Charles "Chuck" Berds
Pharm.D. Class of 2013
Where are you from, and what high school did you attend?
I’m originally from Lewiston, New York, which is right outside of Buffalo. I went to Lewiston Porter High School.
How did you hear about the School of Pharmacy at Northeastern, and why did you choose pharmacy?
I’ve always had an inclination for the health sciences. My step-father is a paramedic, a very service-oriented position, and my mother is in an administrative position in a hospital, so the health sciences always had a draw for me. I enjoyed math and science in high school, and I am interested in providing patient care.
Because I knew I wanted pharmacy, I looked at schools specifically for their programs. On visits to Northeastern, I fell in love with the program and the campus. I really could see myself here, starting an adventure in Boston.
Did the co-op program play a role in your decision to attend Northeastern?
Yes, a strong role. When it came time for a decision, co-op was something I couldn’t say “no” to. Although I could have gotten a part-time job at a pharmacy if I attended another school, Northeastern offers three different experiences before you enter your profession.
Where did you do your co-ops?
I began at J.E. Pierce Apothecary, an independent pharmacy in Brookline, and also at a Walgreens located in Roxbury. I really liked getting my feet wet in a real pharmacy practice. My job consisted of communicating with patients about drug therapy, processing and dispensing prescriptions, and working with the healthcare team to resolve any clinical issues.
For my second co-op, I worked on campus with a full-time faculty member, Dr. Nate Rickles. We began a study that assesses medications adherence in asthmatic patients. We tried to identify any barriers patients would have to taking their medication. I liked it very much. It opened my eyes to research and what it would be like to pursue a faculty position and research.
My third co-op was at Beth Israel Deaconess Medical Center. During the first half, I delivered medications to the patient floors and prepared oral medications. During the second half, I was trained to make medications in the clean room and I shadowed a pharmacist who was on rounds.
How beneficial were the co-ops?
Absolutely beneficial. I drew connections and parallels between classroom and real world application. It helped me figure out what I am interested in the most.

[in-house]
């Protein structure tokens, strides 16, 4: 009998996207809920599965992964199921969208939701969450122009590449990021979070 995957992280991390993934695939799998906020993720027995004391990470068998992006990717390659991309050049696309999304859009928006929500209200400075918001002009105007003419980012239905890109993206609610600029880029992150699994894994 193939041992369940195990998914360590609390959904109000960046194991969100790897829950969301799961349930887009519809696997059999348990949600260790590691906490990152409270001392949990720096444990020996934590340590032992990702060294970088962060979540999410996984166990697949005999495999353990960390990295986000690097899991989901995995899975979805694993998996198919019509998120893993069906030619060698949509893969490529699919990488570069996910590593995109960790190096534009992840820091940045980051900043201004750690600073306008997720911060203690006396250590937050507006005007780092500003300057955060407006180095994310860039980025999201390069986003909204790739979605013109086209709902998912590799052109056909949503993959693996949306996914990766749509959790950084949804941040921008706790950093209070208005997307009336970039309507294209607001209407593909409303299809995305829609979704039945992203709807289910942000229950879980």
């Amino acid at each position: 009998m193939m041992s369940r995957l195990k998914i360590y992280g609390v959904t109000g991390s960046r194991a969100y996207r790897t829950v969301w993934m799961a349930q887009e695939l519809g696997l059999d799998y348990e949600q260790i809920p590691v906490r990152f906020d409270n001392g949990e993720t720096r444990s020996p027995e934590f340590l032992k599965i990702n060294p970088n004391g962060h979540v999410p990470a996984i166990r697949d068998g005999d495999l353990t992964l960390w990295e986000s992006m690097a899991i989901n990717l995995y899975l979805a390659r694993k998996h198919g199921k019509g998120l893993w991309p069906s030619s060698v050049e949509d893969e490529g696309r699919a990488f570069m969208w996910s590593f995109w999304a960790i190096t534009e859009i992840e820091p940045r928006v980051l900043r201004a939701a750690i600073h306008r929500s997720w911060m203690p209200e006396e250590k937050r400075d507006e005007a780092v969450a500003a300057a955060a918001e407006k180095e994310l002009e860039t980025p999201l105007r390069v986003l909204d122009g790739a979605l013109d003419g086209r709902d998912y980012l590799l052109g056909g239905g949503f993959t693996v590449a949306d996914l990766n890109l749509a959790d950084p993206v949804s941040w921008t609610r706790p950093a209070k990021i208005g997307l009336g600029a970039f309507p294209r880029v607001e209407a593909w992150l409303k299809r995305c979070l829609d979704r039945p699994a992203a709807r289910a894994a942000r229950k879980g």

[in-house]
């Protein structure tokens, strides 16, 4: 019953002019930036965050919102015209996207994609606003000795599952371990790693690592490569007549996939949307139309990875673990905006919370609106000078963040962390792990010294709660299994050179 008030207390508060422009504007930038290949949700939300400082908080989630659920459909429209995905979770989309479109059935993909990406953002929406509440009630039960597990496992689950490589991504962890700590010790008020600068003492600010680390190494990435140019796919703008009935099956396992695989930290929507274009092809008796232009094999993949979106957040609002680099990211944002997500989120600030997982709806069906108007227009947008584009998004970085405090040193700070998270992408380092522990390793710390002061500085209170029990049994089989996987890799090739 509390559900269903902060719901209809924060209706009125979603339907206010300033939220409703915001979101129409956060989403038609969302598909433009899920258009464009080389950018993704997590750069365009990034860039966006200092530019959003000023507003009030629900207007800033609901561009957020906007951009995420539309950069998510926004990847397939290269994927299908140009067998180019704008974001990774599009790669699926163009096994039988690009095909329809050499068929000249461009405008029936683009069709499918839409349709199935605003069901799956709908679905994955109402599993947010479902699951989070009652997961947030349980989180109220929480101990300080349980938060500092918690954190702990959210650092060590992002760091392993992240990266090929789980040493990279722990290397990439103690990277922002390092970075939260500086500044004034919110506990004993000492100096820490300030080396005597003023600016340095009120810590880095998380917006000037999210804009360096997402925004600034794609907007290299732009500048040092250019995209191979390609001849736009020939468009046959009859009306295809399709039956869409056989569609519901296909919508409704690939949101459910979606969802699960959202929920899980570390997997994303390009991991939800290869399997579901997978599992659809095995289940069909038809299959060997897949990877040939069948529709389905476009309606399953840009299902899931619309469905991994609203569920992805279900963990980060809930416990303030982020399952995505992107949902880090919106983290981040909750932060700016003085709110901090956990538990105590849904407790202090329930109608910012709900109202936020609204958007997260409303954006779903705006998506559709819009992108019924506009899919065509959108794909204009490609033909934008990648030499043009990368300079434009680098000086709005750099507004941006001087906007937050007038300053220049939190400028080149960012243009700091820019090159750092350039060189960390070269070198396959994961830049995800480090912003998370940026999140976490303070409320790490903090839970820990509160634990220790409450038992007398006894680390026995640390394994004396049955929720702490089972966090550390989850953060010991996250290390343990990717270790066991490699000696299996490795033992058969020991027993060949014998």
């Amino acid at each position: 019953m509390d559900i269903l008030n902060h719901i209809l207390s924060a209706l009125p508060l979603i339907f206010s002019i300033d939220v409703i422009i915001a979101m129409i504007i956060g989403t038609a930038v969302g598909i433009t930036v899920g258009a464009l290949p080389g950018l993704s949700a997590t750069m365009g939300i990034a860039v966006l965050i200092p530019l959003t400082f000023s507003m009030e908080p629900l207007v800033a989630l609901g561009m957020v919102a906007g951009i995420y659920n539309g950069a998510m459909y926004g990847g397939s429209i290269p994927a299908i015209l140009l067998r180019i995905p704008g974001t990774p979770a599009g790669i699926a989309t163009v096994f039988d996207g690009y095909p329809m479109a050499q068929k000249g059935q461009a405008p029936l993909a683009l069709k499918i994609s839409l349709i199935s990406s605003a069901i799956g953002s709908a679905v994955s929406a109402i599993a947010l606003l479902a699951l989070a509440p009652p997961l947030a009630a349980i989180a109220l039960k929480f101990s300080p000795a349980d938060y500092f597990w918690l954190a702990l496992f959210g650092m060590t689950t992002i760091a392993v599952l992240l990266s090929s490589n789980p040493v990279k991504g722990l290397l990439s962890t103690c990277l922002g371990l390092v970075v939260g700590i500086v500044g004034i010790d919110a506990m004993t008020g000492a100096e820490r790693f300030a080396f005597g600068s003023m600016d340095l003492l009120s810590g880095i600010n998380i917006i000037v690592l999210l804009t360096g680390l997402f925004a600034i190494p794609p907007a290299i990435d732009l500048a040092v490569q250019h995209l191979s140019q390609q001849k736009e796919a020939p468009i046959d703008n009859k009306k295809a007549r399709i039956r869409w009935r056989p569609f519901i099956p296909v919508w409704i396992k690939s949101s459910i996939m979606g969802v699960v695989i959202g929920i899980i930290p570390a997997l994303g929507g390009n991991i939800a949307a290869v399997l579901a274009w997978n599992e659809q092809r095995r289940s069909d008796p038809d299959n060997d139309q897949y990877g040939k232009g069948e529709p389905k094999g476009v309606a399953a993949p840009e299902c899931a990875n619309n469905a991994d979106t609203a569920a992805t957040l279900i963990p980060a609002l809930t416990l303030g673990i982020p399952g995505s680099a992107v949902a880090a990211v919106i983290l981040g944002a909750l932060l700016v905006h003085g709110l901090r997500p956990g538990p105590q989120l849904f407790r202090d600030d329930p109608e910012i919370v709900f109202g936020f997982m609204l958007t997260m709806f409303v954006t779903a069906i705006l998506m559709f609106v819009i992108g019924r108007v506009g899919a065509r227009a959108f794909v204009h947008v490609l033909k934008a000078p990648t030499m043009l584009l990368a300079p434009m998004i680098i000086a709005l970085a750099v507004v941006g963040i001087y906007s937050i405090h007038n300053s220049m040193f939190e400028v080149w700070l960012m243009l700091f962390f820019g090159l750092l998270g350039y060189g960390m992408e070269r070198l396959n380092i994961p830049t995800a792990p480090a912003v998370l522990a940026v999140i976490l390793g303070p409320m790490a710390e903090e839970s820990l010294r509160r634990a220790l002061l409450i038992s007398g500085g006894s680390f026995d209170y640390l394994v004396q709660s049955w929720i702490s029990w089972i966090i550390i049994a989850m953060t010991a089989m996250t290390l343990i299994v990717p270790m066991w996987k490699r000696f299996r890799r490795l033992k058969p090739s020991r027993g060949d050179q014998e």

What student groups and/or leadership roles are you involved in?
I am a member and am a past-president of the Resident Student Association, which runs programs and advocates for the residence halls. I am Co-Chair of the Senior Class Advisory Board, Training Coordinator for the Bouvé Fellows, Treasurer for the Rho Chi Pharmacy Honor Society, and a Student Alternate on the Curriculum Committee for the School of Pharmacy.
What are your plans after sixth-year rotations and graduation?
I plan on pursuing post-graduate training after rotations.
What is your community service involvement?
I’m part of the National Residence Hall Honorary, which is comprised of the top 1% of student leaders in the residence halls. The group focuses on community service and recognition. In January, the members went to the Boston Hope Lodge and served lunch to patients over there, which is just one thing we do during the year.
How do you plan to maintain a connection to Northeastern upon graduation?
I definitely plan to maintain connection to Northeastern, probably through the Alumni Association and through the connections I have made through the School of Pharmacy. Northeastern is such a big part of my life that I just can’t see myself not staying connected.
What would you say to a student who is considering Northeastern?
Go for it! The experiences that you gain at Northeastern through co-op, academics, and involvement is invaluable.
What class and/or professor has made the biggest impact on you so far?
The Exploring Academic Life class with Dr. Jenny Van Amburgh and Dr. Mike Gonyeau. It has opened my eyes to a whole different side of the profession about which I was previously unaware. It has allowed me to develop personally and professionally.
What’s your favorite thing to do when you’re not studying for classes?
I like to travel. I’ve been hit by the travel bug, whether it’s for vacation or for a conference. I like to go to new places, meet new people, and try different things.
Where have you been?
Most recently I did a two-week vacation to California where I spent 5 days in San Francisco, 4 days in San Diego, and 4 days in Los Angeles. I had a fantastic time. Southern California’s weather can’t be beat, but I liked the atmosphere better in the north.
Which dorm did you live in freshman year?
White Hall, but throughout the years I’ve lived in Stetson East, Stetson West, Douglass Park, International Village, Willis Hall, West Village F, and 319 Huntington Ave.
What is your favorite hang-out spot on campus?
What is your favorite dining hall?
Stetson West for stir fry! For sure.
A Few Words of Advice:
“The only consistent thing about life is that it will always change.”